Mrs. Lennon: keep (side two, track three)

The 'single', perhaps the most conventionally 'playable' song on the package. Sonically, this is gorgeous stuff, with fragile vocals over a fragile arrangement that builds in a predictable but enchanting way. Slow, stately, elegant, graceful and more than a little foreboding, this is moving, personal art that was frankly never going to be a 'hit', however worthy it is of being one.

On the double, this follows "Don't Worry Kyoko" well, being a kind of calm-after-the-storm. Here it slots right in the middle of my side two (track three) for no real reason except to maintain the soft-hard-soft-hard-soft mood of side two. It sounds good sandwiched between its noisy neighbours, however. 

Hirake: keep (side two, track four)

This is properly funk, even more so than "Mind Train" - in some twisted universe, it could almost be James Brown. Hard to see it as the creation of a bunch of white English men and a Japanese woman. until the vocals and that discordant guitar come in, that is. This song was controversial, and censored, at the time for allegedly sexually graphic lyrics. It's tough to see what the big deal is now, but the fact remains that the edginess of the vocals and the overall feel of the track are decidedly unsexy. Confusing, frankly.

This wacked-out mess of a song gets the penultimate position on my single-album as track four on side two, and this time I think it makes a bit of sense: call it a kind of crescendo of passion before the long, sighing conclusion that follows it.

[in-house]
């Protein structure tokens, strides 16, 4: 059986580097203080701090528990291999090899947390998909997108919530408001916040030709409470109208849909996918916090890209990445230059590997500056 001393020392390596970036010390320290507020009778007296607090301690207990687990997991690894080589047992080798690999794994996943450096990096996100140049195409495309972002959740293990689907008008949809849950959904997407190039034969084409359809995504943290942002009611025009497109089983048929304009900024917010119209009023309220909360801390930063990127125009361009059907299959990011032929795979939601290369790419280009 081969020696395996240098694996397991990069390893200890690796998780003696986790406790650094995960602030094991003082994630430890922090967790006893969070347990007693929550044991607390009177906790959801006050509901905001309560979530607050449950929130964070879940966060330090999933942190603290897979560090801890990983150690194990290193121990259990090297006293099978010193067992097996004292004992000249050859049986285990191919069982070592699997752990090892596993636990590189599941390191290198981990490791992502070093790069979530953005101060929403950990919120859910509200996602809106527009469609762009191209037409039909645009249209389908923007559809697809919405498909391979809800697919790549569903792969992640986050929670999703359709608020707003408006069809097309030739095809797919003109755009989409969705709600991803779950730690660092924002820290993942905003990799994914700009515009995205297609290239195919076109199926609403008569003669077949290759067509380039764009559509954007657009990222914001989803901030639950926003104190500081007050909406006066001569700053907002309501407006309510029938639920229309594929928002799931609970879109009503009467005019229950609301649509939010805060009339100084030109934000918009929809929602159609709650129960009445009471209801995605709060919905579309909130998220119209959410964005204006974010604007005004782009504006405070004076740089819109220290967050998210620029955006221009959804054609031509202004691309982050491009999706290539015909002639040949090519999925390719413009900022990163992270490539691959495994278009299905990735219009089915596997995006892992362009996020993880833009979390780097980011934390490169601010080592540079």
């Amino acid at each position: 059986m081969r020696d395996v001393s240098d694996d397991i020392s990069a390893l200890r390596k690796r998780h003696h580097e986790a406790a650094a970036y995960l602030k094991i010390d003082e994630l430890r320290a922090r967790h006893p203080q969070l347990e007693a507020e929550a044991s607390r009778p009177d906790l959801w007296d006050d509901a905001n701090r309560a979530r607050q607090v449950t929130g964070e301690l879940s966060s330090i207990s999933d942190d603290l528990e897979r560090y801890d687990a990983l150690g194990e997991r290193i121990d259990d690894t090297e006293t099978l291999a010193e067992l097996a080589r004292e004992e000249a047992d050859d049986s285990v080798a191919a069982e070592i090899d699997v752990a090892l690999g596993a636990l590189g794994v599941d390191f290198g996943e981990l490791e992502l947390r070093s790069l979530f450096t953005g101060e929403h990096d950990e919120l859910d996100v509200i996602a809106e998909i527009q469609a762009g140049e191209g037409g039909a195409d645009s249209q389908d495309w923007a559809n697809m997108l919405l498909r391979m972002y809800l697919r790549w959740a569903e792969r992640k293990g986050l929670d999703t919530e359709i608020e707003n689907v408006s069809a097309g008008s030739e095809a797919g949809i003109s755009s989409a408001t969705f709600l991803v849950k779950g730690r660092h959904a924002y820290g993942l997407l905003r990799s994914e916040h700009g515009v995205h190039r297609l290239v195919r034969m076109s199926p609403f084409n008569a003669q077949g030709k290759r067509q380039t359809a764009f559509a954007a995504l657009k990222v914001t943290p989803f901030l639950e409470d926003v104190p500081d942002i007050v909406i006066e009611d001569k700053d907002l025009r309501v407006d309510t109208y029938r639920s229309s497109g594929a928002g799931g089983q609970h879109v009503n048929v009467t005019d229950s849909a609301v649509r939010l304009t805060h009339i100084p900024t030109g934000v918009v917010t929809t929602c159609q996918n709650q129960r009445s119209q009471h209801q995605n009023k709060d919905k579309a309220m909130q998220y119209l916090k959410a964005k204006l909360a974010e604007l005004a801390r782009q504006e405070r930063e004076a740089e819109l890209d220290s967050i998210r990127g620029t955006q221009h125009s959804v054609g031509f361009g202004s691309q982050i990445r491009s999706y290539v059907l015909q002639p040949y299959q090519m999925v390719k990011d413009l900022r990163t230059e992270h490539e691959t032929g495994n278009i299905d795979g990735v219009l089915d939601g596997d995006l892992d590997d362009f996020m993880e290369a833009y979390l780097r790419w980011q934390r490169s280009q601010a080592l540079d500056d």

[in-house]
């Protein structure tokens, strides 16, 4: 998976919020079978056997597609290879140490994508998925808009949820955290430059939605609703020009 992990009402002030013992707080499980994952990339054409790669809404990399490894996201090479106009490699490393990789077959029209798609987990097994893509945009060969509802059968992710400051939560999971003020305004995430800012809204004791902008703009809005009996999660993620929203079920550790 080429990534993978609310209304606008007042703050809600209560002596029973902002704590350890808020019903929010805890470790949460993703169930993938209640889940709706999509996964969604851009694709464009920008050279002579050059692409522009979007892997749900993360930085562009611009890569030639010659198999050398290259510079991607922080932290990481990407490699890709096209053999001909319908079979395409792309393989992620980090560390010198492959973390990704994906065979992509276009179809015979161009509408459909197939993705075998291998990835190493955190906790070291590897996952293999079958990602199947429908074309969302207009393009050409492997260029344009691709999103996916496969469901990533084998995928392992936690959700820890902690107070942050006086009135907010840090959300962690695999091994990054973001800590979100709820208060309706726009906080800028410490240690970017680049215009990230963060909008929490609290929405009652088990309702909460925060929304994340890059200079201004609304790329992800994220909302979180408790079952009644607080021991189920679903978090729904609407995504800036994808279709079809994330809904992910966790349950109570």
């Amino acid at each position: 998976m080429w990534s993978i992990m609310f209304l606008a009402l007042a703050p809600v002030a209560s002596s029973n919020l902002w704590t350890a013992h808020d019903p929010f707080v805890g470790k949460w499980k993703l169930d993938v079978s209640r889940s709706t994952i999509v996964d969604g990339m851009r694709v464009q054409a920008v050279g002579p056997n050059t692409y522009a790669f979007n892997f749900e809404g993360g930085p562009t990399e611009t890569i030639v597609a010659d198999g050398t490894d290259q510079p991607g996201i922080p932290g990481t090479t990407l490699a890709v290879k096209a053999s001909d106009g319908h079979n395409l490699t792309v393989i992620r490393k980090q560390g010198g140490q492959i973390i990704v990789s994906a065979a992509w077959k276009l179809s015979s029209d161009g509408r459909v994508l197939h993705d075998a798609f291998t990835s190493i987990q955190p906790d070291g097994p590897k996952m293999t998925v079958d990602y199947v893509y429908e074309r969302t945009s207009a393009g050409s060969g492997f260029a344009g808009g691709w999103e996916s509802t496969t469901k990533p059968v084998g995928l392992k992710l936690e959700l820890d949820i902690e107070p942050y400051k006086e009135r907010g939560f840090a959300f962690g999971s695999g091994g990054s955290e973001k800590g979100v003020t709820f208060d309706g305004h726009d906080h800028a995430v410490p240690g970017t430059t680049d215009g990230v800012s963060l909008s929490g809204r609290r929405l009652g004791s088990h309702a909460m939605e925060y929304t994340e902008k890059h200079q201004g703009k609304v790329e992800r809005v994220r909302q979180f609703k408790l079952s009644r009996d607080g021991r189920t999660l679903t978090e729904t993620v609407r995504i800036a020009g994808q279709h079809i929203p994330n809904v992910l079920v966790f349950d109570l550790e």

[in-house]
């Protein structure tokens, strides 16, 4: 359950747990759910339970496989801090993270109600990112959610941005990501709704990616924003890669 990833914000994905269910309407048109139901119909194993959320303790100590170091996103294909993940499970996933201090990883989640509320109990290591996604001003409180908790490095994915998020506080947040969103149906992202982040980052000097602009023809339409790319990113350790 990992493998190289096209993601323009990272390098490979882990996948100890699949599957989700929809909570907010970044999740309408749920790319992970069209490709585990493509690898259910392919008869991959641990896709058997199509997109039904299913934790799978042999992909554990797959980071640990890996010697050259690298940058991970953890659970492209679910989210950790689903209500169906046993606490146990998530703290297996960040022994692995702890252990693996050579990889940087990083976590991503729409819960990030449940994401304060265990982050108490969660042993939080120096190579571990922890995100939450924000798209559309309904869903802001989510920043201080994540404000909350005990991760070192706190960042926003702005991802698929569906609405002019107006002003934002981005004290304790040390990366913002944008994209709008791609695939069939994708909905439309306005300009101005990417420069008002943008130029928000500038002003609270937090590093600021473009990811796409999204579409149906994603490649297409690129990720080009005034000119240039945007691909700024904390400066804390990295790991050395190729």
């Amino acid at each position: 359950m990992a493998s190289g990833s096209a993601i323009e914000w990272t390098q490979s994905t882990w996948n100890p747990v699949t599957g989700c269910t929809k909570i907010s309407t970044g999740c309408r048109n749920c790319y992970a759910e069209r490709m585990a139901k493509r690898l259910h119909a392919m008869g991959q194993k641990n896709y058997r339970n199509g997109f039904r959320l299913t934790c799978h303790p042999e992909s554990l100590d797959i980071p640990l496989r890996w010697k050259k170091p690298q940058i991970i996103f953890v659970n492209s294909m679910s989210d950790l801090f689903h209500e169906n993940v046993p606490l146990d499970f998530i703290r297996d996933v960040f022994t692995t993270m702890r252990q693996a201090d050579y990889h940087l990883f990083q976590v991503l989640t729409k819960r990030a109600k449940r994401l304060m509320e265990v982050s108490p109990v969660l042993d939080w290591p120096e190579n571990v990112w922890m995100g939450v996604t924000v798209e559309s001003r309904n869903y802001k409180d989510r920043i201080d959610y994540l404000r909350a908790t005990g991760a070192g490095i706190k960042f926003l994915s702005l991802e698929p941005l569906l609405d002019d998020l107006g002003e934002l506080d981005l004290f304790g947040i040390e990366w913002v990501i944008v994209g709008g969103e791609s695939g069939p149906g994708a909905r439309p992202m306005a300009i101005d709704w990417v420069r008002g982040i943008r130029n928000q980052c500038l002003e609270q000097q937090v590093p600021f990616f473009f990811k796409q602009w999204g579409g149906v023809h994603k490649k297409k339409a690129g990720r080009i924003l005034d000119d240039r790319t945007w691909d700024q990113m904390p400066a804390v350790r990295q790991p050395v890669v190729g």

Toilet Piece / Unknown: lose

This is what I look like when rolling my eyes. This might be a component of some installation she was working on, some conceptual piece that made sense in the gallery. But here, recording the sound of a toilet flushing and calling it a song is no way to be taken seriously. Again, it's what I've said about Fly that what is from the art world and what is from the rock world don't seem to have anything to do with each other here, and I think that cuts into the overall success of the album as a listening experience. 

O'Wind (Body is the Scar of Your Mind): lose

There's song fascinating percussion here, but the whole thing seems like a warm-up to the formal breakthroughs of side three. And the sad fact is that it outstays its welcome. Tiresome, eventually.

Airmale: lose

Side three of the double is entirely given over to a series of tracks recorded with Joe Jones featuring vocals by Yoko and all manner of homemade instruments. The idea is fascinating, but again, presenting them all together moves disc two into the realm of art documentary, not art itself. It's a bit tough listening to all three tracks back to back, though each of them is enjoyable enough by itself. To my ears, they are arranged in reverse order of interest. "Airmale" is, like the title track, the soundtrack to a movie, in this case about construction - and it does have a factory-like feel to it. Like the title track, then, it is missing something removed from its visuals. I get the feeling that "Airmale" primarily gets its raison d'être solely from juxtaposition, whereas the other two tracks try to establish distinct moods. And, frankly, it just goes on too long.